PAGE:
Custom Error Pages


Custom Error Pages A number of errors can happen when you try to access web pages on a website. One example is trying to access a web page that doesnít exist on a website. In this case, the web server program that returns the web page you requested will send you an error message instead.

When you try to access a web page that doesn't exist, the web server could send you a default error message like: '404 not found', 'HTTP 404 not found', 'The requested URL was not found on this server', and other similar messages.

The default messages are not always user friendly, and generally wonít follow the look of your website. That is where 'Custom Error Pages' come in - you define the error pages the user sees.

.htaccess
The information about the each of the custom error pages you create is included in the .htaccess file. The .htaccess file contains a series of commands and is used by the web server to control operations on the website. Another area that the .htaccess file is used for is password protecting directories.

The .htaccess file is a plain text file, and is named exactly .htaccess (just the extension with no name in front, and all lowercase). Each line in the file usually has one command, and the file needs to be uploaded to the website as a TEXT file and not BINARY.

.htaccess files affect the directory (and all subdirectories) of the directory they are placed in. If you place the file in your root directory Ė (example: www.thewebsite.com/.htaccess), it would affect the whole website.

If a separate .htaccess file is placed in a subdirectory of a directory that already has an .htaccess file, it will be used for that subdirectory (and itís subdirectories) instead.

You can create a web page for each error you would like to handle. They can be named anything you want, and it is convenient to put them in a subdirectory of their own (although you donít need to). An example of a subdirectory could be: www.thewebsite.com/errors


Some of the Errors you could create pages for:

400 Bad Request
The request cannot be fulfilled due to bad syntax.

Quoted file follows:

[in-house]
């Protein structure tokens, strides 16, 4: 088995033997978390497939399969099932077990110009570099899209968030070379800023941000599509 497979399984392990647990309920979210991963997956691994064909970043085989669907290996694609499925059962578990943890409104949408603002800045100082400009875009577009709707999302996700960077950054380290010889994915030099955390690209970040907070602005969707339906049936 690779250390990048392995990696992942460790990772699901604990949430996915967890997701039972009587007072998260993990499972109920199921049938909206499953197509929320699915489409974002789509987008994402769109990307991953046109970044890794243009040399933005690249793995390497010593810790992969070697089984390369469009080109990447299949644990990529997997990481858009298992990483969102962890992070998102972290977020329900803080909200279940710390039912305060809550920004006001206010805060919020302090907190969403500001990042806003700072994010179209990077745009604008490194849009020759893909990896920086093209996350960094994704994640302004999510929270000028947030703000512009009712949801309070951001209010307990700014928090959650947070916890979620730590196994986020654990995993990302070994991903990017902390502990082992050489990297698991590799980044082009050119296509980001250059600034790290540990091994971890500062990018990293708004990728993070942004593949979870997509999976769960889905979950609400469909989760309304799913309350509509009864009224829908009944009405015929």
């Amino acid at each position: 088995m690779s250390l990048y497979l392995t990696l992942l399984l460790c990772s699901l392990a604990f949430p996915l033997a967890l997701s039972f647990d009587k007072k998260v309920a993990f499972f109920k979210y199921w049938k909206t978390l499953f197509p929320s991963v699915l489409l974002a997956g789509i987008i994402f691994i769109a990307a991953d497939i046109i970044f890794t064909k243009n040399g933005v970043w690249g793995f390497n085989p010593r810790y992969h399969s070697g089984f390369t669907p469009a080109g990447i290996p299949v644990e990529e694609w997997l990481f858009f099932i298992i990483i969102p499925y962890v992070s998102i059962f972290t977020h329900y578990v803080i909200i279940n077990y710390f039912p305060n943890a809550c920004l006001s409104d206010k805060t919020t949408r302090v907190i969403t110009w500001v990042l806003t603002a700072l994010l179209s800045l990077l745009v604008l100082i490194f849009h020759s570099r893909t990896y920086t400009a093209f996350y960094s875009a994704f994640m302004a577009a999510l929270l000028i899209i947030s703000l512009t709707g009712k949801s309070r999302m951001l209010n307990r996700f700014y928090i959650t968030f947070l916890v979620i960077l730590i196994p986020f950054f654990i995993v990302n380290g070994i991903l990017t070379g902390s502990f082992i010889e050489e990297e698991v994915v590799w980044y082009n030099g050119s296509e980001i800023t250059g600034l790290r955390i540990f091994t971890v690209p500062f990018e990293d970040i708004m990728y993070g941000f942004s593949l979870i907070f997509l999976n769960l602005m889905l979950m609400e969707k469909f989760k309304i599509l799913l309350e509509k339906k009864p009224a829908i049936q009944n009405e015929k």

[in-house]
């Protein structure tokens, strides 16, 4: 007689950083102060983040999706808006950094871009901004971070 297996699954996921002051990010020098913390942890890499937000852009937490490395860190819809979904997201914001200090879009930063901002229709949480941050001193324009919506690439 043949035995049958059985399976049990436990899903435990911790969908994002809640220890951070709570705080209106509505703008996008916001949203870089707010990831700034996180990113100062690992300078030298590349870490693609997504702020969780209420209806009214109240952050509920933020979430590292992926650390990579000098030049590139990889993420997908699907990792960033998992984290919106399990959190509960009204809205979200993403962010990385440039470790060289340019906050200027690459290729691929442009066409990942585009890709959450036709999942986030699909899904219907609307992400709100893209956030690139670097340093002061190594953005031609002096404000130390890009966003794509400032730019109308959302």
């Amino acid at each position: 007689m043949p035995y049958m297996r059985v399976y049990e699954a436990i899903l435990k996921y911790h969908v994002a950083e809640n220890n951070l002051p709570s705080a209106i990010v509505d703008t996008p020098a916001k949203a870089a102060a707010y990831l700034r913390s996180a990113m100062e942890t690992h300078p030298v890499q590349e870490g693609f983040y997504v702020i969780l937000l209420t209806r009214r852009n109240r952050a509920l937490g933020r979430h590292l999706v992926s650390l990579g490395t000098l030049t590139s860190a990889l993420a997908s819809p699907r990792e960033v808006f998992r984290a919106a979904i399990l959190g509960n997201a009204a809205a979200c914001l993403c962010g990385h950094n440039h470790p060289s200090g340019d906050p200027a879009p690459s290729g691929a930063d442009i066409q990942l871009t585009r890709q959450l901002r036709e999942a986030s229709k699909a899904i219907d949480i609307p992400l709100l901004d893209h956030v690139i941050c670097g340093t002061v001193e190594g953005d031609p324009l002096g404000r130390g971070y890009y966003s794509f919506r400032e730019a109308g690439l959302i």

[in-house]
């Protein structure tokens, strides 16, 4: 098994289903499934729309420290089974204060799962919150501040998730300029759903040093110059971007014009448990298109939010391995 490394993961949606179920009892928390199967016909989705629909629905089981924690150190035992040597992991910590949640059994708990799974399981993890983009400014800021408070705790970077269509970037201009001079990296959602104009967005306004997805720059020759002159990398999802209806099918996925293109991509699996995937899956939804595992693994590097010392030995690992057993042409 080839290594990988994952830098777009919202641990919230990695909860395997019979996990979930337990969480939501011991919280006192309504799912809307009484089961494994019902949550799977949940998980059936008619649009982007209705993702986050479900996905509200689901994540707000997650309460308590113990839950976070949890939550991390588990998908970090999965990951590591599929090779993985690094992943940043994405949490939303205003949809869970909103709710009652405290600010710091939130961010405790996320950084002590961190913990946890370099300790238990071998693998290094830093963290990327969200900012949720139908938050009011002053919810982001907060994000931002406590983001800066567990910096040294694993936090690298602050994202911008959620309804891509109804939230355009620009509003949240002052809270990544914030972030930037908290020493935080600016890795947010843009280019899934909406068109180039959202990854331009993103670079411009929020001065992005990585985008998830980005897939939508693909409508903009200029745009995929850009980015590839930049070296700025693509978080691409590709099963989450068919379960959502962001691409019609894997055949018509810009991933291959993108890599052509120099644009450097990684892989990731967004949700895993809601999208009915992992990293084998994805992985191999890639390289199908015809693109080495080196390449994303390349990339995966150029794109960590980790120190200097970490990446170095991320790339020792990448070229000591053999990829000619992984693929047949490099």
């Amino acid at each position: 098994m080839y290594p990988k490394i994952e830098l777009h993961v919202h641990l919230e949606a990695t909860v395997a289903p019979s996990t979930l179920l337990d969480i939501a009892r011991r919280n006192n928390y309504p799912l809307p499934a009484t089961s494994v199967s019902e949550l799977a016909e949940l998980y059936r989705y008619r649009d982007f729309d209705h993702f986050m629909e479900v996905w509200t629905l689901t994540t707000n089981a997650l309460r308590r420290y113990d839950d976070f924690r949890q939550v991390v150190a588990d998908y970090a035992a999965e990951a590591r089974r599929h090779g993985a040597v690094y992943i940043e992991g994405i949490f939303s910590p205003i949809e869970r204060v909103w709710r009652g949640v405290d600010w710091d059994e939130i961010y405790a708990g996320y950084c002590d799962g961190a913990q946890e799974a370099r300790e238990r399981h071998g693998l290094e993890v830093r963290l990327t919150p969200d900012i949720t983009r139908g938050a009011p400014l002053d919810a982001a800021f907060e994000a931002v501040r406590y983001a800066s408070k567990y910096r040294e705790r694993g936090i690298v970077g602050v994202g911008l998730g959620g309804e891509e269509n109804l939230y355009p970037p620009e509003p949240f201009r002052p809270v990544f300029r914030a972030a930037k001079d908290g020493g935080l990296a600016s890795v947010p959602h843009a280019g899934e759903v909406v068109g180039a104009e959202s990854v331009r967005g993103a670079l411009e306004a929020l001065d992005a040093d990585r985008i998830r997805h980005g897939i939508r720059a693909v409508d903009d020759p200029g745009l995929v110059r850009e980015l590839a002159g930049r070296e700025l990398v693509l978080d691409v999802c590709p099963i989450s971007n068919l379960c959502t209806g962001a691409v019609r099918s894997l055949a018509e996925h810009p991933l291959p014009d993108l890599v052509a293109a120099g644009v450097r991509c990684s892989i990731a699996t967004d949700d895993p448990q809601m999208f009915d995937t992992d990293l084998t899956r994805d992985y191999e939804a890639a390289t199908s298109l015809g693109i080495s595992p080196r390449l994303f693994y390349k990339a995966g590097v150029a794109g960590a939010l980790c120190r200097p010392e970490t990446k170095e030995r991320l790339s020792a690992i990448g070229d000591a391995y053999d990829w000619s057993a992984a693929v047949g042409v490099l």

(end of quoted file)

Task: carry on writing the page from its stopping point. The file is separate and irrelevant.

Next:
401 Unauthorized
Similar to 403 Forbidden, but specifically for use when authentication is required and has failed or has not yet been provided.

403 Forbidden
The request was a valid request, but the server is refusing to respond to it. Unlike a 401 Unauthorized response, authenticating will make no difference.

404 Not Found
The requested resource could not be found.

500 Internal Server Error
A generic error message, given when an unexpected condition was encountered and no more specific message is suitable.

The command that is used in .htaccess for an error is named ErrorDocument.

The following commands are examples that could be used for the previous errors mentioned.

ErrorDocument 400 /errors/bad-request.html
ErrorDocument 401 /errors/authorization-required.html
ErrorDocument 403 /errors/forbidden.html
ErrorDocument 404 /errors/notfound.html
ErrorDocument 500 /errors/internal-server-error.html


The ErrorDocument line has a number that is related to the error, and the file to display is listed next to the error number.

In this case the files that are created are: bad-request.html, authorization-required.html, forbidden.html, notfound.html, and internal-server-error.html.

The files are then placed in the /errors directory.

Example: www.thewebsite.com/errors/notfound.html



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